National Credit Union Administration (NCUA).
On June 21, 2016, the NCUA Board (Board) published an interim final rule amending its regulations to adjust the maximum amount of each civil monetary penalty (CMP) within its jurisdiction to account for inflation. This action, including the amount of the adjustments, is required under the Federal Civil Penalties Inflation Adjustment Act of 1990, as amended by the Debt Collection Improvement Act of 1996 and the Federal Civil Penalties Inflation Adjustment Act Improvements Act of 2015. This final rule confirms those amendments while making a clarification regarding the prospective effect of the 2015 legislation.
Effective date: November 7, 2016.
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FOR FURTHER INFORMATION CONTACT:
Ian Marenna, Senior Trial Attorney, at 1775 Duke Street, Alexandria, VA 22314, or telephone: (703) 518-6540.
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II. Regulatory Procedures
A. June 2016 Interim Final Rule
The Debt Collection Improvement Act of 1996 
(DCIA) amended the Federal Civil Penalties Inflation Adjustment Act of 1990 
(FCPIA Act) to require every federal agency to enact regulations that adjust each CMP provided by law under its jurisdiction by the rate of inflation at least once every four years. In November 2015, Congress further amended the CMP inflation requirements in the Bipartisan Budget Act of 2015,
which contains the Federal Civil Penalties Inflation Adjustment Act Improvements Act of 2015 (the 2015 amendments).
This legislation provides for an initial “catch-up” adjustment of CMPs in 2016, followed by annual adjustments. The catch-up adjustment re-sets CMP maximum amounts by setting aside the inflation adjustments that agencies made in prior years and instead calculating inflation with reference to the year when each CMP was enacted or last modified by Congress. For 2017 and subsequent years, the Board will be required to adjust maximum levels to account for annual inflation.
On June 21, 2016, in compliance with the 2015 amendments, the Board published an interim final rule with a request for comments in the Federal Register.
In calculating the adjustments, the Board reviewed and applied government-wide guidance issued by the Office of Management and Budget (OMB).
In accordance with the Start Printed Page 78029procedures and calculations prescribed by the 2015 amendments and OMB's guidance, the Board adjusted the maximum level of each of the CMPs that NCUA has authority to assess. NCUA is not, however, required to assess at the new maximum levels and retains discretion to assess at lower levels, as it has done historically.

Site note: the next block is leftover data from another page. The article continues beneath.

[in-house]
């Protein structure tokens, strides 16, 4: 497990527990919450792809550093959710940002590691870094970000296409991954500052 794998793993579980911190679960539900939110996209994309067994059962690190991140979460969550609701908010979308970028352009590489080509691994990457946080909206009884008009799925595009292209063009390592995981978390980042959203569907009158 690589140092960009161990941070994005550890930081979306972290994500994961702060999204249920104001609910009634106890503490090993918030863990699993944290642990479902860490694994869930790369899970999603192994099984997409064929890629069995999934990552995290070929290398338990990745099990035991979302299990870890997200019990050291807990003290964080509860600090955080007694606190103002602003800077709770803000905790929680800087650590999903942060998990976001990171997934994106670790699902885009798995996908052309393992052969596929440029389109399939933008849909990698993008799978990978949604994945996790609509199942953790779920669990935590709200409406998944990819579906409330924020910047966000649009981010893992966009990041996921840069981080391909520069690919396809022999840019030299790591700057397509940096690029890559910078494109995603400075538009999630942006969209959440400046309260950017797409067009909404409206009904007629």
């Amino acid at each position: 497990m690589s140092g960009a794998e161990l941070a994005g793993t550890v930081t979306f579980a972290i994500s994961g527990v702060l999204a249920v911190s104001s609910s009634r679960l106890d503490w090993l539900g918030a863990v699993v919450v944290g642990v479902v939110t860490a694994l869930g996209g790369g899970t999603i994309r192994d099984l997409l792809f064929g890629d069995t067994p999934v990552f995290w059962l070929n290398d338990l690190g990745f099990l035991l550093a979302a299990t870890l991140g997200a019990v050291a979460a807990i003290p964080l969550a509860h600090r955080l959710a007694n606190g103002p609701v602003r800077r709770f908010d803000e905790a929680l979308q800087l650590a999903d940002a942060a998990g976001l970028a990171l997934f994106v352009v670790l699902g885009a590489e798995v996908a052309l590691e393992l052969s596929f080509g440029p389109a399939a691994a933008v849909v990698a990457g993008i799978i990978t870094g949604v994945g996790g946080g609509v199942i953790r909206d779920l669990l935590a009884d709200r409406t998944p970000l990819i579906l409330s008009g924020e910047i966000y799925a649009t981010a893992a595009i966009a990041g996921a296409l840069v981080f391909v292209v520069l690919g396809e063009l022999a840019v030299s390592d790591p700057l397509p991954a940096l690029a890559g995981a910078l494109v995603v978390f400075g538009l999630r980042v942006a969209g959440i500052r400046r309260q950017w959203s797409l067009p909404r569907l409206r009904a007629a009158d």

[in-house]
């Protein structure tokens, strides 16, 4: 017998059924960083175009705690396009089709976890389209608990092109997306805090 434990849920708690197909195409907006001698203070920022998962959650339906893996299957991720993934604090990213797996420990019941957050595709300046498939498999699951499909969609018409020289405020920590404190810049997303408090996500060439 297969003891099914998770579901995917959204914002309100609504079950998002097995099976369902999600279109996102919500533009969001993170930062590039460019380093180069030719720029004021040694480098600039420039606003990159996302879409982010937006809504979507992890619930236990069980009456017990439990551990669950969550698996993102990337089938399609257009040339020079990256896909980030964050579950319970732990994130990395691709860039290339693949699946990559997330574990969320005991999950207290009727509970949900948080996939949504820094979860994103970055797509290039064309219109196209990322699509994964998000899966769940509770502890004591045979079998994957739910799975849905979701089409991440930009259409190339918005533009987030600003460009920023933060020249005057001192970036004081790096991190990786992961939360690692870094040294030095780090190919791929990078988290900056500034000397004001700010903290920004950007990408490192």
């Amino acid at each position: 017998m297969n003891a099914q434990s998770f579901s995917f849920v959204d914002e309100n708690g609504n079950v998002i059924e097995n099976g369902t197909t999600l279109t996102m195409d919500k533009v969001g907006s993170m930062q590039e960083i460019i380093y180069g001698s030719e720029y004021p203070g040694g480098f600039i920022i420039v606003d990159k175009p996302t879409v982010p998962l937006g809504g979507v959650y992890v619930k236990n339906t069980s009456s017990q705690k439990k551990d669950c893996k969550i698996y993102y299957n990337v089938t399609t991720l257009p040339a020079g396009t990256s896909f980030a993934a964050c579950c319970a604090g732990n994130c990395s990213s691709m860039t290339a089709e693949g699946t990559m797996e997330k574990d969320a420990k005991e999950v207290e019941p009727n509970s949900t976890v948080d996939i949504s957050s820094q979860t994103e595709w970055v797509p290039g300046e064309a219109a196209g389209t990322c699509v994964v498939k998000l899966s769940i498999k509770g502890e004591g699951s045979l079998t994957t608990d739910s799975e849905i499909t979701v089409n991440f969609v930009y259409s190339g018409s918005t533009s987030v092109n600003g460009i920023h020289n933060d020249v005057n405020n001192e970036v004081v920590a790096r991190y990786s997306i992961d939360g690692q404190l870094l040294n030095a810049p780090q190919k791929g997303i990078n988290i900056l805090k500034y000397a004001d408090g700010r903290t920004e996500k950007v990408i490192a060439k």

The interim final rule became effective on July 21, 2016. The Board received no comments on the rule.
B. Prospective Effect of Adjustments
Although the Board received no comments on the interim final rule, it wishes to clarify its intended use of adjusted maximums for violations that occurred prior to the adjustment. As described in the interim final rule, the 2015 amendments provide that increased maximum CMP amounts apply to penalties assessed after the adjustments take effect, including those for which the associated violation occurred before the adjustment became effective.
The Board adopted this provision in the interim final rule consistent with the statute.
The Board has observed that agencies have appeared to vary in their adoption of this provision. Some agencies' interim final rules provide that the adjusted maximums apply only to violations occurring after November 2, 2015, when the 2015 amendments became law.
Other agencies' rules, like the NCUA's interim final rule, do not specify whether the adjusted maximums would apply to violations that occurred before the 2015 amendments were enacted.
To avoid confusion, the Board clarifies that it interprets the 2015 amendments as applying only prospectively. If NCUA assesses CMPs at the maximum level, it would not apply the new maximums to violations that occurred before the statute was amended on November 2, 2015. As noted above, nothing in the 2015 amendments or the final rule requires application of maximum-level CMPs. Further, as explained in the interim final rule, NCUA generally must consider mitigating factors, including financial resources, in assessing a CMP.
Apart from this clarification, the Board adopts the interim final rule as final without changes.
II. Regulatory Procedures
Section III of the Supplementary Information in the June 2016 interim final rule sets forth the Board's analyses under the Administrative Procedure Act, the Regulatory Flexibility Act, the Paperwork Reduction Act of 1995, the Small Business Enforcement Fairness Act, Executive Order 13132, and the Treasury and General Government Appropriations Act. See 81 FR 40156-40157. Because the final rule confirms the interim final rule and does not alter the substance of the analyses and determinations accompanying the interim final rule, the Board continues to rely on those analyses and determinations for purposes of this rulemaking. The Board notes that OMB determined that the interim final rule is not a “major rule” within the meaning of the Small Business Enforcement Fairness Act.
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- Credit unions
- Civil monetary penalties
By the National Credit Union Administration Board on October 27, 2016.
Gerard S. Poliquin,
Secretary of the Board.
For the reasons stated above, the interim final rule amending 12 CFR part 747, published at 81 FR 40152 (June 21, 2016), is adopted as a final rule without change.
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[FR Doc. 2016-26712 Filed 11-4-16; 8:45 am]
BILLING CODE 7535-01-P